The leg continued to bother me into the night and the next day.  It hurt all the time like a dull ache, and I’d get a stabbing pain when I walked.  It was pain similar to what I experienced prior to surgery. 

An X-ray revealed that the prosthesis had shifted due to a femoral neck fracture.  It was clear as day in the X-ray.  Two days later I had revision surgery to a large head metal-on-metal total hip replacement. 

Everything happened in a relatively short period of time.  From the onset of pain to the revision surgery only six days transpired.  I had been to the surgeon and had X-rays two days prior to my onset of pain, and the fracture did not appear in those X-rays.  The fracture was a catastrophic failure that happened quickly and was resolved quickly. 


Loosening of the Femoral Component after Hip Resurfacing 

Scenario #1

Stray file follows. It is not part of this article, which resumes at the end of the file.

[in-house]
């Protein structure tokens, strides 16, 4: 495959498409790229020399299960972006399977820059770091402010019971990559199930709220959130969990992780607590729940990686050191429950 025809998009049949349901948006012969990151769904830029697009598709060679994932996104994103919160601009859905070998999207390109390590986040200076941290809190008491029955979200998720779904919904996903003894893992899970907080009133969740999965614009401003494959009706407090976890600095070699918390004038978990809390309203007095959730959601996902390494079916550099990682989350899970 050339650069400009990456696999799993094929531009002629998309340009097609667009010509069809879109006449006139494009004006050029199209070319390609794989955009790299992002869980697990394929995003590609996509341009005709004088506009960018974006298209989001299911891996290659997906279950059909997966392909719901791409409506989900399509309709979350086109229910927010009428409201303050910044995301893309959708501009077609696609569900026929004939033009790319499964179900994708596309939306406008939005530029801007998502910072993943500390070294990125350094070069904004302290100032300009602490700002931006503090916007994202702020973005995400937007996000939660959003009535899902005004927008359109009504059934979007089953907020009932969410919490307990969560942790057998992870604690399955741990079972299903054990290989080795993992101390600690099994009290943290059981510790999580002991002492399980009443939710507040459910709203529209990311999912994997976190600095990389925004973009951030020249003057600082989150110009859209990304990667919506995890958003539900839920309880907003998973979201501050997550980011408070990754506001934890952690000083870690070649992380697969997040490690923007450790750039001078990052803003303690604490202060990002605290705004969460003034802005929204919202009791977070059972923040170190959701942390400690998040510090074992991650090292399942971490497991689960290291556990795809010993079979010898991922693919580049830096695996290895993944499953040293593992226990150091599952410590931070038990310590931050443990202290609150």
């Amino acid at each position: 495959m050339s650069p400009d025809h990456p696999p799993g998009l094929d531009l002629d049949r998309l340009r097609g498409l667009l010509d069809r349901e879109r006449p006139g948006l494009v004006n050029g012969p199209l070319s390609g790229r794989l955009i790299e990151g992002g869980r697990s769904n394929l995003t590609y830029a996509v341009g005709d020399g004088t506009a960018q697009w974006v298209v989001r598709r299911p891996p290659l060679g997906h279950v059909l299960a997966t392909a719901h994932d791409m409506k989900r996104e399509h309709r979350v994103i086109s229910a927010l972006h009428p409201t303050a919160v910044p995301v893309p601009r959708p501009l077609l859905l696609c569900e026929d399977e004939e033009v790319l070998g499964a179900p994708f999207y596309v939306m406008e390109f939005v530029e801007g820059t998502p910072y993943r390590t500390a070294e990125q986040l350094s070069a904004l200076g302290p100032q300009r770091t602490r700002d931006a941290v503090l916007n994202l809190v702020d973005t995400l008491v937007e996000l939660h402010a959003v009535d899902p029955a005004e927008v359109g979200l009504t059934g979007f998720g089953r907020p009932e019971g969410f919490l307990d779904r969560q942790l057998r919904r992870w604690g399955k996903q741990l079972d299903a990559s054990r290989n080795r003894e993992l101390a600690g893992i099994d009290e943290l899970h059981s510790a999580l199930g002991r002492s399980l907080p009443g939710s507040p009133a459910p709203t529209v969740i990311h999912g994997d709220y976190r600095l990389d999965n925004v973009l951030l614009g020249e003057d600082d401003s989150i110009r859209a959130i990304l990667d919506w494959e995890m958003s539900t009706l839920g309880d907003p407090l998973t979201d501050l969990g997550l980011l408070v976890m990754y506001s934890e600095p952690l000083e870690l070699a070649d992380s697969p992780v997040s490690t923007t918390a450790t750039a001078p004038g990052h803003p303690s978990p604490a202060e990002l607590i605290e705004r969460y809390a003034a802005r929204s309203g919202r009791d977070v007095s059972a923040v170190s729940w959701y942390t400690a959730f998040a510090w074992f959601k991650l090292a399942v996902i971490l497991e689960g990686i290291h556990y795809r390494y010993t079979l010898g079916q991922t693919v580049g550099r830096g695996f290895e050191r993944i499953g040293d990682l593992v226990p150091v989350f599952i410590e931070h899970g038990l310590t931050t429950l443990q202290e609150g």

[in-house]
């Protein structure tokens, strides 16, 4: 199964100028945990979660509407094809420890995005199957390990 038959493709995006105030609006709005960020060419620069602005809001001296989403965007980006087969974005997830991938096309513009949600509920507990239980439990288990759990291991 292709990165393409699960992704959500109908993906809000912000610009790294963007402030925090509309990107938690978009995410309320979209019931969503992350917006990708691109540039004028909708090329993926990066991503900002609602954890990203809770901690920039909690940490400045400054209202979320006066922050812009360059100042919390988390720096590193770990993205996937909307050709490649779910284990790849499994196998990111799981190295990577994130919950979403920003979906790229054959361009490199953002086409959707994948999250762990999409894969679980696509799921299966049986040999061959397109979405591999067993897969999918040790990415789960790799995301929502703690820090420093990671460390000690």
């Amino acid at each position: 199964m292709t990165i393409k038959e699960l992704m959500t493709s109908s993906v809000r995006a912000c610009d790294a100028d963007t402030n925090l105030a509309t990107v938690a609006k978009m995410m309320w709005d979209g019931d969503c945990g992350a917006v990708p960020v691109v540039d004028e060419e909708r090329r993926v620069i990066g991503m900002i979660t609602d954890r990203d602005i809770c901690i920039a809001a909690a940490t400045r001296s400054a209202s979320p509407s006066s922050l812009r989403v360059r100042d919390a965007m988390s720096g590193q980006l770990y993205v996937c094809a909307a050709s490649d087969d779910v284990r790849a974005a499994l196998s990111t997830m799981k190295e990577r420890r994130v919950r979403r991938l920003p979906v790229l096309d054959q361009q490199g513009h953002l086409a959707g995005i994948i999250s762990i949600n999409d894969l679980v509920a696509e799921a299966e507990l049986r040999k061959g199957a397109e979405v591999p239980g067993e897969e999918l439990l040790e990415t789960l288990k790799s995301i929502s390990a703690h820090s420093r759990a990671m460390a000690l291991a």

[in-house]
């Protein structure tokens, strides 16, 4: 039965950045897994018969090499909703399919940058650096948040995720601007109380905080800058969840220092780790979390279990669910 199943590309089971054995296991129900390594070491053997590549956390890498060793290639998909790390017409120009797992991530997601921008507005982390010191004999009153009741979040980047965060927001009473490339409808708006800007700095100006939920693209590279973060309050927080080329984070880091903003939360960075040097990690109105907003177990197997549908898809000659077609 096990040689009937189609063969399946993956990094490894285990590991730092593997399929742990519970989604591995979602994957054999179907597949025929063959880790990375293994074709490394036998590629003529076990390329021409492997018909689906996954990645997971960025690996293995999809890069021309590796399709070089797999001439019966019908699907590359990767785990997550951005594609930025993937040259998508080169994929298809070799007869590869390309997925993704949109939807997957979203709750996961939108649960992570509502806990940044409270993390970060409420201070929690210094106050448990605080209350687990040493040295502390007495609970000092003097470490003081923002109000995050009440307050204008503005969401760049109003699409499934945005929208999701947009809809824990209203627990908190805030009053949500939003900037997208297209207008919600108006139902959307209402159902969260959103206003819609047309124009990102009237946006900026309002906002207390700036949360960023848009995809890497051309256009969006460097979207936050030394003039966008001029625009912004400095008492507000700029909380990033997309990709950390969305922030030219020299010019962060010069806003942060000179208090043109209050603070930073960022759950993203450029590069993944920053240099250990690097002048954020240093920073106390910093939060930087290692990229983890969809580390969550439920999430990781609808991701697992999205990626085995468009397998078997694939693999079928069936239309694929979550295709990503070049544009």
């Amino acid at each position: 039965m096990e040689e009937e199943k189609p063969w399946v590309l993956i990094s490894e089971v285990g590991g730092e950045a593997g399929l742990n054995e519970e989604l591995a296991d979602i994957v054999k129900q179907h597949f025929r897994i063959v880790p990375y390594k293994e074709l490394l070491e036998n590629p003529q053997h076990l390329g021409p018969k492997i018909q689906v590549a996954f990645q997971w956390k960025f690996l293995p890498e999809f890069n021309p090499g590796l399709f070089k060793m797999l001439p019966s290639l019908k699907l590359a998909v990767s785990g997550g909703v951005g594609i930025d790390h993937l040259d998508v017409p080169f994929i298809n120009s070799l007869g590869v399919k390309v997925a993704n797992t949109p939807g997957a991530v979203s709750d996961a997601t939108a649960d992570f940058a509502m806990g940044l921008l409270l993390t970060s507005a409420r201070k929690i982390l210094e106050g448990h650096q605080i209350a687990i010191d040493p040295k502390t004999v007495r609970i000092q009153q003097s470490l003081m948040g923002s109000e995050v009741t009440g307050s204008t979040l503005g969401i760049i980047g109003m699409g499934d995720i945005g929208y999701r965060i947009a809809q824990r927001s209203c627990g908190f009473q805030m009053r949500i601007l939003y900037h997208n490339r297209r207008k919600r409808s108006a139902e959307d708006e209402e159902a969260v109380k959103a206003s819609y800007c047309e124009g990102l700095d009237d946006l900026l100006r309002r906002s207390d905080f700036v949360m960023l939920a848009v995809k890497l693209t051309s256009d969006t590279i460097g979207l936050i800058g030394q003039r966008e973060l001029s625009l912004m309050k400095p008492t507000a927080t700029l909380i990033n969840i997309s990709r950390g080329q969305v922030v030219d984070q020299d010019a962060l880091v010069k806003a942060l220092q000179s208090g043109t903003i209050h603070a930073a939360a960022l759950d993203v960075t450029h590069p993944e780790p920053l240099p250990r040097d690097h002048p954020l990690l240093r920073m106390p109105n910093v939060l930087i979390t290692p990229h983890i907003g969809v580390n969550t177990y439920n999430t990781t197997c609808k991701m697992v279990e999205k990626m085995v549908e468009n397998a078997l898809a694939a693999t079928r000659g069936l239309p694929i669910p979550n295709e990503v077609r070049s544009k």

The main symptom was pain I’d experience when I'd get up from lying down or sitting.  It lasted for weeks and continued to get worse as time went on.  It became obvious that something was wrong, and it caused me to schedule an appointment with my surgeon.  The X-ray revealed that the femoral component had dropped or repositioned due to a loosening of the component.  

Revision surgery was performed, and a large head total hip replacement femoral stem was implanted.  I had my resurfaced hip for approximately 16 months before symptoms developed, and my revision surgery was performed 17 months after my original resurfacing surgery.  

Scenario #2